Contains the data described by the Next header field. This field is mandatory and is an integral number of bytes in length. If the algorithm used to encrypt the payload requires cryptographic synchronization data, e.g., an Initialization Vector (IV), then this data MAY be carried explicitly in the Payload data field. Any encryption algorithm that requires such explicit, per-packet synchronization data MUST indicate the length, any structure for such data, and the location of this data as part of an RFC specifying how the algorithm is used with ESP. If such synchronization data is implicit, the algorithm for deriving the data MUST be part of the RFC.

Padding. Variable length, 0 to 255 bytes.
Padding may be required, irrespective of encryption algorithm requirements, to ensure that the resulting ciphertext terminates on a 4 byte boundary. Specifically, the Pad length and Next header fields must be right aligned within a 4 byte word to ensure that the Authentication data field, if present, is aligned on a 4 byte boundary.

Pad length. 8 bits.
Specifies the size of the Padding field in bytes.

Next header. 8 bits.
An IPv4/IPv6 protocol number describing the format of the Payload data field.

Authentication data. Variable length.
Contains an ICV computed over the ESP packet minus the Authentication data. The length of the field is specified by the authentication function selected. This field is optional and is included only if the authentication service has been selected for the SA in question. The authentication algorithm specification MUST specify the length of the ICV and the comparison rules and processing steps for validation.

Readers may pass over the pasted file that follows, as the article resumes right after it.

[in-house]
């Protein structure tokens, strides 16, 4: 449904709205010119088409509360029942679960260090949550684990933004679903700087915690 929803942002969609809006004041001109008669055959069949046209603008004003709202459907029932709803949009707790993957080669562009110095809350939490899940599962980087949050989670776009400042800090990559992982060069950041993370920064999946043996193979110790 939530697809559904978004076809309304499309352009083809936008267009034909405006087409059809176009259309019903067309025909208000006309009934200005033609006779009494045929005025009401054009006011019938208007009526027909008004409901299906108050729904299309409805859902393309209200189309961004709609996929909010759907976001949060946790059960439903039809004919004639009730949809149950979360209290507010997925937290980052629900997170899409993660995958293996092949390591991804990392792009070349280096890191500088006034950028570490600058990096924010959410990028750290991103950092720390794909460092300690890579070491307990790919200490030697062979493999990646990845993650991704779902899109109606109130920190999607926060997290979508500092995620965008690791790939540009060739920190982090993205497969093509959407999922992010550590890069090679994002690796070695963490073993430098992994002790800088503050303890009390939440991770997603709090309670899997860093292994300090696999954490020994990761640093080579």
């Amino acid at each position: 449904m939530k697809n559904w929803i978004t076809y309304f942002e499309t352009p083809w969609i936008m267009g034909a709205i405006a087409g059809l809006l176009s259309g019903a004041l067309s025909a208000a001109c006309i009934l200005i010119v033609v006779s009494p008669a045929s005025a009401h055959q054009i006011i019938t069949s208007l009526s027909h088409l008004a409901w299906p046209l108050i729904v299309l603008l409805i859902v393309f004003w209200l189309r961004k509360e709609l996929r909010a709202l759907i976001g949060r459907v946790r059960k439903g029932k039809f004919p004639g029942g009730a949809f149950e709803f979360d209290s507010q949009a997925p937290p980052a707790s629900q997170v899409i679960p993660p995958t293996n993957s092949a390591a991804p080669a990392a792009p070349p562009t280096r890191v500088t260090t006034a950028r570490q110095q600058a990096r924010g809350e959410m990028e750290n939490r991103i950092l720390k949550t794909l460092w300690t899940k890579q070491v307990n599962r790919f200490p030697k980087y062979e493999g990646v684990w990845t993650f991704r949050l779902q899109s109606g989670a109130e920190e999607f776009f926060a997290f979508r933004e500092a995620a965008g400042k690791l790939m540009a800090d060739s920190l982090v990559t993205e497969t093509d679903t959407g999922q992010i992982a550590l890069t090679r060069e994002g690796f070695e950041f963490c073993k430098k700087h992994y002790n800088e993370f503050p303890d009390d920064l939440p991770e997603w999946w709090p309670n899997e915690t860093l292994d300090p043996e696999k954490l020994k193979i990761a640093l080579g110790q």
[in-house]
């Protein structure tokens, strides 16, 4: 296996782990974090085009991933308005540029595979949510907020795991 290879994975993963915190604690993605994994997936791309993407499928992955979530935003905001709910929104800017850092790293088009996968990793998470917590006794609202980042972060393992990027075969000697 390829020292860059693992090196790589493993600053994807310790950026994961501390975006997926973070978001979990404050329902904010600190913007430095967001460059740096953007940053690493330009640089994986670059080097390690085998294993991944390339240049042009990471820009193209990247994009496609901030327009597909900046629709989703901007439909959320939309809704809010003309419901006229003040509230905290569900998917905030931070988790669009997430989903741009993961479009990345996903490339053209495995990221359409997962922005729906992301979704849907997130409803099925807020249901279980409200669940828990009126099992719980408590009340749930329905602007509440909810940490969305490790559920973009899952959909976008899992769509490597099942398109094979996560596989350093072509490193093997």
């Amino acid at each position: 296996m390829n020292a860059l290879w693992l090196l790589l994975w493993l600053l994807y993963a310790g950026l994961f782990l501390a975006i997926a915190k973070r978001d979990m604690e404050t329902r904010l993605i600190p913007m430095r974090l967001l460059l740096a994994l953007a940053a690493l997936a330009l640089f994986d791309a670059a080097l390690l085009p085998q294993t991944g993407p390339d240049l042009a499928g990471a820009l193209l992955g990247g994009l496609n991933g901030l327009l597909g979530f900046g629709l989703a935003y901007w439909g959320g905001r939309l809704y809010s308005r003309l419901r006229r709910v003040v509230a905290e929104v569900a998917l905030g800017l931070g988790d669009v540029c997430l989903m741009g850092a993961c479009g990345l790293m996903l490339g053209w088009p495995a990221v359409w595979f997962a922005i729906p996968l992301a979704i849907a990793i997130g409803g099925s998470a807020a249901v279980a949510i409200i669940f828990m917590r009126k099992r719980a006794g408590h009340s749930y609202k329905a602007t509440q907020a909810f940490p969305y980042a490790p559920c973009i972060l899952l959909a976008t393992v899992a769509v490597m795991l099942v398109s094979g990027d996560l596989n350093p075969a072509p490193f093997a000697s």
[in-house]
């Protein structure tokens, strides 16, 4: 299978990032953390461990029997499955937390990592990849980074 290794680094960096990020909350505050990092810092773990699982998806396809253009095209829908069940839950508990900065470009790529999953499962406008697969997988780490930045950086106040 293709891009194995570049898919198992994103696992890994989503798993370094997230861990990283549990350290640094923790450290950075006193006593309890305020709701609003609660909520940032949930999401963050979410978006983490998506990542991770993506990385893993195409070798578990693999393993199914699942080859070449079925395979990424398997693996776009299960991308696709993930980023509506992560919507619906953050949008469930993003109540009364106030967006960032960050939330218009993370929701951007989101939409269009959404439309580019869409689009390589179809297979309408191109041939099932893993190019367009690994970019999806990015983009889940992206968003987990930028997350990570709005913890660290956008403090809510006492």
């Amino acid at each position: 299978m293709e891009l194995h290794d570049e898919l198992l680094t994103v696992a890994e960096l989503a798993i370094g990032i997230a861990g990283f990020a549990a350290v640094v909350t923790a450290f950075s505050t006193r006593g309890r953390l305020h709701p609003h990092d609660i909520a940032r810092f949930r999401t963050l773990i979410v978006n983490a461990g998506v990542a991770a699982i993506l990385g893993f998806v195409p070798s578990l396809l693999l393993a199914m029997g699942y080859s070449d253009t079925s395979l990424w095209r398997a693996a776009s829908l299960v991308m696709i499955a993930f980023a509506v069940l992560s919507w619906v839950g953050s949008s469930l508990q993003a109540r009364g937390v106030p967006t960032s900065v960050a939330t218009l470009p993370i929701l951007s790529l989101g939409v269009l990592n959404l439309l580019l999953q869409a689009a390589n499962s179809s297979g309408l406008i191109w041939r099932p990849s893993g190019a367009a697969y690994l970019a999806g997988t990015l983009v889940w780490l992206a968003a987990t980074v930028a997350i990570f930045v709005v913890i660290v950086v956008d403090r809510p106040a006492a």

ICV, Integrity Check Value.

SA, Security Association.


[RFC 1829] The ESP DES-CBC Transform.

[RFC 1851] The ESP Triple DES Transform.

[RFC 2403] The Use of HMAC-MD5-96 within ESP and AH.

[RFC 2405] The ESP DES-CBC Cipher Algorithm With Explicit IV.

[RFC 2410] The NULL Encryption Algorithm and Its Use With IPsec.

[RFC 2411] IP Security Document Roadmap.

[RFC 2451] The ESP CBC-Mode Cipher Algorithms.

[RFC 2857] The Use of HMAC-RIPEMD-160-96 within ESP and AH.

[RFC 3095] RObust Header Compression (ROHC): Framework and four profiles: RTP, UDP, ESP, and uncompressed.

[RFC 3686] Using Advanced Encryption Standard (AES) Counter Mode With IPsec Encapsulating Security Payload (ESP).

[RFC 4106] The Use of Galois/Counter Mode (GCM) in IPsec Encapsulating Security Payload (ESP).

[RFC 4196] The SEED Cipher Algorithm and Its Use with IPsec.

[RFC 4301] Security Architecture for the Internet Protocol.

[RFC 4303] IP Encapsulating Security Payload (ESP).

[RFC 4305] Cryptographic Algorithm Implementation Requirements for Encapsulating Security Payload (ESP) and Authentication Header (AH).

[RFC 4309] Using Advanced Encryption Standard (AES) CCM Mode with IPsec Encapsulating Security Payload (ESP).

[RFC 4312] The Camellia Cipher Algorithm and Its Use With IPsec.

[RFC 4359] The Use of RSA/SHA-1 Signatures within Encapsulating Security Payload (ESP) and Authentication Header (AH).

[RFC 4543] The Use of Galois Message Authentication Code (GMAC) in IPsec ESP and AH.

[RFC 6054] Using Counter Modes with Encapsulating Security Payload (ESP) and Authentication Header (AH) to Protect Group Traffic.


Obsolete RFCs:

[RFC 1825] Security Architecture for the Internet Protocol.

[RFC 1827] IP Encapsulating Security Payload (ESP).

[RFC 2401] Security Architecture for the Internet Protocol.

[RFC 2404] The Use of HMAC-SHA-1-96 within ESP and AH.

[RFC 2406] IP Encapsulating Security Payload (ESP).

Description Glossary RFCs Publications Obsolete RFCs